Tiny Bubble Study Could Improve Dentists’ Tools

Tiny Bubble Study Could Improve Dentists’ Tools

People’s teeth-chattering experiences in the dentist’s chair could be improved by fresh insights into how tiny, powerful bubbles are formed by ultra-fast vibrations, a study suggests.

The physics of how so-called nanobubbles are generated could have a range of clinical and industrial applications, including in dental hygiene devices used to remove plaque, experts say.

Their findings could also inform the development of other technologies – such as devices to selectively target tumour cells – that harness the energy released when the bubbles burst.

Bubble formation

Edinburgh engineers ran complex supercomputer simulations to better understand the underlying mechanisms behind the formation of nanobubbles – which are tens of thousands of times smaller than a pinhead.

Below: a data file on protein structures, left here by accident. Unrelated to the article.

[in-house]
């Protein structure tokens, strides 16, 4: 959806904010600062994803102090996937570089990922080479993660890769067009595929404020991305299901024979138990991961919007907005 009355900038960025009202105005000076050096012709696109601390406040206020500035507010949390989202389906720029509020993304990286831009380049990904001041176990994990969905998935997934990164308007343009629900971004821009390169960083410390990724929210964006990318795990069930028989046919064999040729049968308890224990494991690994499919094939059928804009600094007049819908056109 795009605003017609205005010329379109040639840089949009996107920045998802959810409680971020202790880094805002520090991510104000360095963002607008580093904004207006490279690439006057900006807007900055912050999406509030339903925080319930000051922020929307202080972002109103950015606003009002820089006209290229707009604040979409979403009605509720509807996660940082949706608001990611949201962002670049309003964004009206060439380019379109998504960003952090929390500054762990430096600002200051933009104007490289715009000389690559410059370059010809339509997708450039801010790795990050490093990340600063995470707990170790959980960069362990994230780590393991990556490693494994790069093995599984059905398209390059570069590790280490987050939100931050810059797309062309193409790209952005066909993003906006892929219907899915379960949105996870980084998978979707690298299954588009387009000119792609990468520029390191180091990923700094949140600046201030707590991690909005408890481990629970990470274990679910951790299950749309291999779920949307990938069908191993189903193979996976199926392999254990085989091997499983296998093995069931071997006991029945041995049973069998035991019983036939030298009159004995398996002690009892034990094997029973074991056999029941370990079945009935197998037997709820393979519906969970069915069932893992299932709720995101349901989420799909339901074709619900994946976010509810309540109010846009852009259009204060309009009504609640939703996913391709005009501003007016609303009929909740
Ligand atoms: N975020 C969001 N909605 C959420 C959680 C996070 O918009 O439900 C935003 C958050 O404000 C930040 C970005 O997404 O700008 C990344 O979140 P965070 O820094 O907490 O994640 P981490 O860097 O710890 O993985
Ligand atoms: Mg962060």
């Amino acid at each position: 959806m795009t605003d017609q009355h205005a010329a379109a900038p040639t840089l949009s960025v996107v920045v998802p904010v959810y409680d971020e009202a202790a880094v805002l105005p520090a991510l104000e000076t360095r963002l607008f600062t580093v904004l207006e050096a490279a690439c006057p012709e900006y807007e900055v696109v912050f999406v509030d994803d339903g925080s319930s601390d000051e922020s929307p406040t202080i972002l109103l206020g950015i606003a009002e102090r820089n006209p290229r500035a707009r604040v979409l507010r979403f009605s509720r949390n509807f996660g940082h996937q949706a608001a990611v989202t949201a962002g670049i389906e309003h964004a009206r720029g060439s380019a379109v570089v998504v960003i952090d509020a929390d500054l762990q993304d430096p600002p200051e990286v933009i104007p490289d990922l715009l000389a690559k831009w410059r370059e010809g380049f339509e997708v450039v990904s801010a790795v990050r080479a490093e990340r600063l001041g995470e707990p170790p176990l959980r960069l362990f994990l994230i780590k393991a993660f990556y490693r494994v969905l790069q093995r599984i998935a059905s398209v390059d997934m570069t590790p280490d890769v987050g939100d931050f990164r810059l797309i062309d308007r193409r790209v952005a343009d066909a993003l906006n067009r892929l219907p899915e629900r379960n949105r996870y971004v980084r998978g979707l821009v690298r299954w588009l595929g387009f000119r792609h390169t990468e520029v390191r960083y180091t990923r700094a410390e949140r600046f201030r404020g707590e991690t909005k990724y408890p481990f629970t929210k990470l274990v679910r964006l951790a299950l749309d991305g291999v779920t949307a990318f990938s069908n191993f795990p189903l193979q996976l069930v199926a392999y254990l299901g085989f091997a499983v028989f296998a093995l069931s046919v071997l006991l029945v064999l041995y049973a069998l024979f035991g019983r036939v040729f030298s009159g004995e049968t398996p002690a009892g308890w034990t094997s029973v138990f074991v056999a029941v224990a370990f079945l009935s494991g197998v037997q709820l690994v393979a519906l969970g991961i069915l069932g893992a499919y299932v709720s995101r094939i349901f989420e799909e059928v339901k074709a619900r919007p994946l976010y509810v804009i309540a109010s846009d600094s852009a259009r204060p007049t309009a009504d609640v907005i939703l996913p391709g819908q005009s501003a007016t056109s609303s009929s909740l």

The team modelled the movement of individual molecules in a thin layer of water on a surface vibrating a million times faster than the flapping of a hummingbird’s wings.

Complex simulations

Their analysis revealed that nanobubbles can form either when vibrations cause the water to boil, or when the water pressure drops to a point where liquid becomes vapour – a process called cavitation.

Researchers ran their calculations using the ARCHER UK National Supercomputing Service, which is operated by EPCC, the University’s high-performance computing facility. The study, published in the journal Nano Letters.

We now have a better understanding of how vibrations at the smallest scale can be exploited to produce nanobubbles. This work has a broad scope for future research and will help researchers devise new experiments to shed further light on the generation of nanobubbles.

Read the original article on The University of Edinburgh.